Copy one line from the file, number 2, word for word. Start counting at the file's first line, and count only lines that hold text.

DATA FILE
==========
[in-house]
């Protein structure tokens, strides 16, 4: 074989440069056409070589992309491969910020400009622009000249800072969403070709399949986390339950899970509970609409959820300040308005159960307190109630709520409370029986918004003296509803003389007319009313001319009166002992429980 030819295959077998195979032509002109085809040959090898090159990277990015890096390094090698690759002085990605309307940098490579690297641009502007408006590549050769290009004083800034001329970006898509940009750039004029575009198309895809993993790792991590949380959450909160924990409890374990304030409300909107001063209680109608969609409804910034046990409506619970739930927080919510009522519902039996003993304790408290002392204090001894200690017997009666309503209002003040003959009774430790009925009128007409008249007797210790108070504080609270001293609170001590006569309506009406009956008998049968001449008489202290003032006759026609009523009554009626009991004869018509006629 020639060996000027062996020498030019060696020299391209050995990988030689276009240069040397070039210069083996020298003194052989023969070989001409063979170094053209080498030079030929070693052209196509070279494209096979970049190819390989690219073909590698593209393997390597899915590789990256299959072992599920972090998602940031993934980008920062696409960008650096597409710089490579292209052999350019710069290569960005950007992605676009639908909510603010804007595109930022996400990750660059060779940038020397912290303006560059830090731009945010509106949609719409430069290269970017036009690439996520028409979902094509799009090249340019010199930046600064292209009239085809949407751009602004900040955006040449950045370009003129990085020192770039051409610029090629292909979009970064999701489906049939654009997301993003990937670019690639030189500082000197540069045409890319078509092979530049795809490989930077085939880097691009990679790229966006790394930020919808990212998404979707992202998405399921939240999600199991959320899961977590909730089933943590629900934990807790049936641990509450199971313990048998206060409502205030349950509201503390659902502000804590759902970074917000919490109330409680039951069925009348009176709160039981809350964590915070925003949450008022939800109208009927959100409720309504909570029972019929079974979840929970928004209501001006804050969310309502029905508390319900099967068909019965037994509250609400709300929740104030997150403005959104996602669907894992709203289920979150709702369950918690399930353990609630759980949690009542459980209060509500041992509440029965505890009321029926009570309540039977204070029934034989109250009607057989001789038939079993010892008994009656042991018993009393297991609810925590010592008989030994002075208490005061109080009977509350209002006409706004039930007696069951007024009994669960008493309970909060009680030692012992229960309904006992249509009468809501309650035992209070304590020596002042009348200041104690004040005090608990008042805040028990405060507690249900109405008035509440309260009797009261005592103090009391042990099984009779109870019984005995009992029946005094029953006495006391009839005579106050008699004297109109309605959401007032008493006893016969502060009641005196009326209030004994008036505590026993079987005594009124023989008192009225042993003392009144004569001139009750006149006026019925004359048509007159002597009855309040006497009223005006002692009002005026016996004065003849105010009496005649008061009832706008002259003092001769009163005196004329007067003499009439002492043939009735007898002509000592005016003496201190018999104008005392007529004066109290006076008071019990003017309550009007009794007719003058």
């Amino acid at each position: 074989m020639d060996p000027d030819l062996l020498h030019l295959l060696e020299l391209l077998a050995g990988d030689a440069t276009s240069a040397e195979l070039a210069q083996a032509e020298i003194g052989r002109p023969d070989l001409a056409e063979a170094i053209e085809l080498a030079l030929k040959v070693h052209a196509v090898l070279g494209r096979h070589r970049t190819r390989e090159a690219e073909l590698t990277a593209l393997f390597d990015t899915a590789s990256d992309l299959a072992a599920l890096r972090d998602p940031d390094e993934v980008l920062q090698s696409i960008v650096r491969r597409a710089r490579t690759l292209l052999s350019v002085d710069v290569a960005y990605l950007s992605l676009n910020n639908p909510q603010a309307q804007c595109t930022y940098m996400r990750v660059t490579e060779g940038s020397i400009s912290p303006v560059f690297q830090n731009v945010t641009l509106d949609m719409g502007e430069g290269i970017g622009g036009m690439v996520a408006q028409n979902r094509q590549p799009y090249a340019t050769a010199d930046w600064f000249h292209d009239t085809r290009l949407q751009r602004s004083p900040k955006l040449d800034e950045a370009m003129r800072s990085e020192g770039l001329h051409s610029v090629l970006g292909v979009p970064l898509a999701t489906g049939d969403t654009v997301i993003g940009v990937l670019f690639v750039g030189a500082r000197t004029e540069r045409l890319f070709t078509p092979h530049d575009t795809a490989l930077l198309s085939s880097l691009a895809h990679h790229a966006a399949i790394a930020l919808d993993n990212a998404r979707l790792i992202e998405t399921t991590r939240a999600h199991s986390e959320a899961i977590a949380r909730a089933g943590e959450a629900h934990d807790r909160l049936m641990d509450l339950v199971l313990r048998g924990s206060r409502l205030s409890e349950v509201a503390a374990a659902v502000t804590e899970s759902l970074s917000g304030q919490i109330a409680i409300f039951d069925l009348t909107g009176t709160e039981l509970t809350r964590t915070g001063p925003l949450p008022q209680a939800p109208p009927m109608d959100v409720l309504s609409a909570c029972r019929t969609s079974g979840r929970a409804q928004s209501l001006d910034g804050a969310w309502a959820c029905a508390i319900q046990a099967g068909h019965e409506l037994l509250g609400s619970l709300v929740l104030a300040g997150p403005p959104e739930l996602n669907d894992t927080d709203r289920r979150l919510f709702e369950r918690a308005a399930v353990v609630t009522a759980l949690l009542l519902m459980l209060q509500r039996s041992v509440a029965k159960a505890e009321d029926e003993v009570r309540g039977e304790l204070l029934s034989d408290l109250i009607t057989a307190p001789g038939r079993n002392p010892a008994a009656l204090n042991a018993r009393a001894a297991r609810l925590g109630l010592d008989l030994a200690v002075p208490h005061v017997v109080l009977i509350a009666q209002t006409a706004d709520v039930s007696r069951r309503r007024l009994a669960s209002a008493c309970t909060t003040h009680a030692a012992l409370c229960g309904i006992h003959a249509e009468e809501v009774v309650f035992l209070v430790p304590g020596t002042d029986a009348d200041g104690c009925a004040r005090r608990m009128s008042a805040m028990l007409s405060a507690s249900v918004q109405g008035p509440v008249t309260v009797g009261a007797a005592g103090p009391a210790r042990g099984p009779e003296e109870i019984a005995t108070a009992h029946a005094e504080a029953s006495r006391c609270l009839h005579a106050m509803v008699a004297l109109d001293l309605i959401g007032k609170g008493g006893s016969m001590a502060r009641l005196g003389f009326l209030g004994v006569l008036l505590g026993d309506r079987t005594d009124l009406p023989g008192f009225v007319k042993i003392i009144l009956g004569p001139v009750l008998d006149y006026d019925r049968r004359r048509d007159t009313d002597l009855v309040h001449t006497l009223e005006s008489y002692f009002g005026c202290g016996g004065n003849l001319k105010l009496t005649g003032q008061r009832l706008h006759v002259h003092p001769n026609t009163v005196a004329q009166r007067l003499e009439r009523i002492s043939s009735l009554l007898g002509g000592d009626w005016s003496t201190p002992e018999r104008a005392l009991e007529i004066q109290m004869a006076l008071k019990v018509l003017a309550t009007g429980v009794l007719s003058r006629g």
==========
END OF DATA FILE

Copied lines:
């Protein structure tokens, strides 16, 4: 074989440069056409070589992309491969910020400009622009000249800072969403070709399949986390339950899970509970609409959820300040308005159960307190109630709520409370029986918004003296509803003389007319009313001319009166002992429980 030819295959077998195979032509002109085809040959090898090159990277990015890096390094090698690759002085990605309307940098490579690297641009502007408006590549050769290009004083800034001329970006898509940009750039004029575009198309895809993993790792991590949380959450909160924990409890374990304030409300909107001063209680109608969609409804910034046990409506619970739930927080919510009522519902039996003993304790408290002392204090001894200690017997009666309503209002003040003959009774430790009925009128007409008249007797210790108070504080609270001293609170001590006569309506009406009956008998049968001449008489202290003032006759026609009523009554009626009991004869018509006629 020639060996000027062996020498030019060696020299391209050995990988030689276009240069040397070039210069083996020298003194052989023969070989001409063979170094053209080498030079030929070693052209196509070279494209096979970049190819390989690219073909590698593209393997390597899915590789990256299959072992599920972090998602940031993934980008920062696409960008650096597409710089490579292209052999350019710069290569960005950007992605676009639908909510603010804007595109930022996400990750660059060779940038020397912290303006560059830090731009945010509106949609719409430069290269970017036009690439996520028409979902094509799009090249340019010199930046600064292209009239085809949407751009602004900040955006040449950045370009003129990085020192770039051409610029090629292909979009970064999701489906049939654009997301993003990937670019690639030189500082000197540069045409890319078509092979530049795809490989930077085939880097691009990679790229966006790394930020919808990212998404979707992202998405399921939240999600199991959320899961977590909730089933943590629900934990807790049936641990509450199971313990048998206060409502205030349950509201503390659902502000804590759902970074917000919490109330409680039951069925009348009176709160039981809350964590915070925003949450008022939800109208009927959100409720309504909570029972019929079974979840929970928004209501001006804050969310309502029905508390319900099967068909019965037994509250609400709300929740104030997150403005959104996602669907894992709203289920979150709702369950918690399930353990609630759980949690009542459980209060509500041992509440029965505890009321029926009570309540039977204070029934034989109250009607057989001789038939079993010892008994009656042991018993009393297991609810925590010592008989030994002075208490005061109080009977509350209002006409706004039930007696069951007024009994669960008493309970909060009680030692012992229960309904006992249509009468809501309650035992209070304590020596002042009348200041104690004040005090608990008042805040028990405060507690249900109405008035509440309260009797009261005592103090009391042990099984009779109870019984005995009992029946005094029953006495006391009839005579106050008699004297109109309605959401007032008493006893016969502060009641005196009326209030004994008036505590026993079987005594009124023989008192009225042993003392009144004569001139009750006149006026019925004359048509007159002597009855309040006497009223005006002692009002005026016996004065003849105010009496005649008061009832706008002259003092001769009163005196004329007067003499009439002492043939009735007898002509000592005016003496201190018999104008005392007529004066109290006076008071019990003017309550009007009794007719003058």